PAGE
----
Written by Lyndsey Dearlove, VAWG Partnership Manager at Hestia.
In my 13 year career history, I have been fortunate enough to have worked with some incredible people who have shaped my views on knowledge on domestic abuse and sexual violence. From my time volunteering in a Community Intervention Centre in my home town of Cape Town, South Africa to working as the manager of the Harrow and Ealing Domestic Abuse Outreach Service and as a Multi-Agency Risk Assessment Conference (MARAC) Coordinator, this was a welcome change to delivering to a number of male students talking about issues revolving around issues relating to domestic abuse and sexual violence. My position as Violence Against Women and Girls (VAWG) Partnership Manager for Hestia allowed me to explore this avenue working alongside the NFL.
The NFL (America’s National Football League) is an official partner of the UK SAYS NO MORE campaign, and the NO MORE campaign in the United States. The NFL are committed to working with its coaches, players, university teams, secondary school teams and young players to embed a culture of gender equality and to raise awareness around domestic abuse and sexual violence.
The NFL has a strong British and European fan base with a number of European athletes playing in the NFL: Moritz Boehringer – Minnesota Vikings, Anthony Dablé – New York Giants and Efe Obada – Atlanta Falcons.
Together they are taking the UK SAYS NO MORE ‘Excuses’ Pledge and taking a stand against domestic abuse and sexual violence.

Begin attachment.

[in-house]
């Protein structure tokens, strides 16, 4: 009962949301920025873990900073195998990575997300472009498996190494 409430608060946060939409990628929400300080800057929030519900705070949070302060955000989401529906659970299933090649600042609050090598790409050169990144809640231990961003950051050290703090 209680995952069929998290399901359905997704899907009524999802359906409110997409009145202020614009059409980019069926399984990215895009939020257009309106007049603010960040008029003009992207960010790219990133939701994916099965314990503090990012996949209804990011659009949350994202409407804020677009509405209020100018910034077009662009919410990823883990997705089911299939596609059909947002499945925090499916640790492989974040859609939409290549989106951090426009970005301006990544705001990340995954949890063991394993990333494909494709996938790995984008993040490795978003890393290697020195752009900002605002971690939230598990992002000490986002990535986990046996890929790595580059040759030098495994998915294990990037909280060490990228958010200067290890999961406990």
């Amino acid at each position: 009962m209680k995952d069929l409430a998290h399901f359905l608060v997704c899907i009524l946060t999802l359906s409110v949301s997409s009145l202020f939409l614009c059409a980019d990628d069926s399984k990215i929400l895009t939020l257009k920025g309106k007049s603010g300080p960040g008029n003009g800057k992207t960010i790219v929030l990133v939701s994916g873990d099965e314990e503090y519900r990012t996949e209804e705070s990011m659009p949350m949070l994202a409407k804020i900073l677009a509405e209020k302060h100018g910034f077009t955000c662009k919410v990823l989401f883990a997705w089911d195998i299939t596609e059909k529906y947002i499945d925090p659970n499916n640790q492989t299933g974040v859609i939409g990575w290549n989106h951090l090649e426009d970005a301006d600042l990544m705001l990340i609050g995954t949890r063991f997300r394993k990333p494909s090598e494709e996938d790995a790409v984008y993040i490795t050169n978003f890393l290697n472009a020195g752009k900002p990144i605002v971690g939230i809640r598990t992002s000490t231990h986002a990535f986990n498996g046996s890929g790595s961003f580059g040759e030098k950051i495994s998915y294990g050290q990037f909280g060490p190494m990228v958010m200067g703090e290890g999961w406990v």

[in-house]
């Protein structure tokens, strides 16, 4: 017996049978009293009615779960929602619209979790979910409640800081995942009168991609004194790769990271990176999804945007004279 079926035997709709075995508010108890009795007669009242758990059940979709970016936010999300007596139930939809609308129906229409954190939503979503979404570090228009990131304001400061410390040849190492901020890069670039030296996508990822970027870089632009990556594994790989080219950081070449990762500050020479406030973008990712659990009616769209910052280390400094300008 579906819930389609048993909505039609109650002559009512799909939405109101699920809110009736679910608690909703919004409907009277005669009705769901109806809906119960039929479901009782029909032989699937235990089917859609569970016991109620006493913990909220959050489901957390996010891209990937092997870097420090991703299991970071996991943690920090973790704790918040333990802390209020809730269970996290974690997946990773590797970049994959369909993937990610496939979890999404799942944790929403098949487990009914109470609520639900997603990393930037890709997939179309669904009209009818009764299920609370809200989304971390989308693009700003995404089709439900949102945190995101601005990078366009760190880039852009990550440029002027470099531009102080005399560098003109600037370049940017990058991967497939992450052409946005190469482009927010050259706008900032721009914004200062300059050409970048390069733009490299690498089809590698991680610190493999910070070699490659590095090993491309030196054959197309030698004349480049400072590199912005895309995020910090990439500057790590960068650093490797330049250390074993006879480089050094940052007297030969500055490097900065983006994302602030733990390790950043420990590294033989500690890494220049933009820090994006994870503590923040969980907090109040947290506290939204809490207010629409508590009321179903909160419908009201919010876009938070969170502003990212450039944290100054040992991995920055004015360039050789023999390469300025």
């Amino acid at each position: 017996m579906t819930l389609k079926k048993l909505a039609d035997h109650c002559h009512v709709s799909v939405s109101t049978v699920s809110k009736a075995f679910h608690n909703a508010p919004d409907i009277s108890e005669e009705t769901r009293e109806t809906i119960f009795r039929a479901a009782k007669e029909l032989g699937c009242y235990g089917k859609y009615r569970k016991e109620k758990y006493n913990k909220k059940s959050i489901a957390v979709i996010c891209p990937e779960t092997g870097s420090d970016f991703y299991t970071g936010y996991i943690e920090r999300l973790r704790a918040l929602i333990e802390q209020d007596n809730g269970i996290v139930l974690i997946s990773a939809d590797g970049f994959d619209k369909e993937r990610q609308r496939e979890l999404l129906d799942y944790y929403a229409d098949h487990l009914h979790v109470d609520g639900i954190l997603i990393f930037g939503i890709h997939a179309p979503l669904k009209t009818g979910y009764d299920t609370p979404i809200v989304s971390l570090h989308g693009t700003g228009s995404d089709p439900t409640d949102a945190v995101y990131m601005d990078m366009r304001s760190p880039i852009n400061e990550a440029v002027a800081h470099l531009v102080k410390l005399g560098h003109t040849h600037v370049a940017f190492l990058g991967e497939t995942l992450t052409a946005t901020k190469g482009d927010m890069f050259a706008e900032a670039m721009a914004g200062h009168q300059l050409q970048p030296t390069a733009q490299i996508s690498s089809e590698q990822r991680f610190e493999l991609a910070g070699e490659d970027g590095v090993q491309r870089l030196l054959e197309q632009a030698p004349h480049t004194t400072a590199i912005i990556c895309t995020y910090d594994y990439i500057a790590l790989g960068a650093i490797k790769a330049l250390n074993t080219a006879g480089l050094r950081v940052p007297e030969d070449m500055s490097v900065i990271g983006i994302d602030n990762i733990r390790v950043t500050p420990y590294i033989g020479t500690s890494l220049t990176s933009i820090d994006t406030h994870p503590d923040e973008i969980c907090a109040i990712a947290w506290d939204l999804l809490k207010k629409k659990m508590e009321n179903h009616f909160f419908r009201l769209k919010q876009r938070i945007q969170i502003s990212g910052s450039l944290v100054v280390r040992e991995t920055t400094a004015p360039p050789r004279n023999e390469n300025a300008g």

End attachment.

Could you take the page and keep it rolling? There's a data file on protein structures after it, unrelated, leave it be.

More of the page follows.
#OnAndOff Summer Camp
Each year the NFL London hosts a summer training camp for players aged 16 to 30 from universities and clubs across the United Kingdom to highlight the importance of respect, integrity, responsibility to team and resiliency. This year Hestia|UK SAYS NO MORE were asked to deliver Domestic Abuse and Sexual Violence training at their summer camp in Royal Holloway.
This was an incredible challenge for me as this was an opportunity to utilise the last 13 years of my career, working with both male and female victims of domestic abuse to create an engaging, impactful and invigorating programme. It was a challenge I was more than ready to accept.
First and most importantly, the UK SAYS NO MORE Team and I are eternally grateful to Jess Boyd – Head of Gender and Community Involvement for the NFL for cementing an incredible bond between the campaign and the NFL. Jess and I started by talking to the young men who had attended the training camp the previous year to gain their feedback and what they suggested to us was simple, talk with us about this topic and not at us like we are all potential perpetrators – we want to be part of the solution. This was not the first time I’d heard this comment from men but the first time I had the opportunity to do things differently.
UK SAYS NO MORE Peer Ambassador Programme
Jess and I began developing an NFL and UK SAYS NO MORE Peer Ambassador Programme, where student players from across the UK would attend my training. They would need recommendations from their coaches and universities before being interviewed by Jess. It would be no easy feat as 150 young boys and men were expected to attend the camp, but also enable the ambassadors to return to their universities and clubs and confidently discuss all the issues and statistics that I would share with them. My goal was to create a programme with a clear message that domestic abuse and sexual violence is not acceptable, and that we all have a responsibility to end it.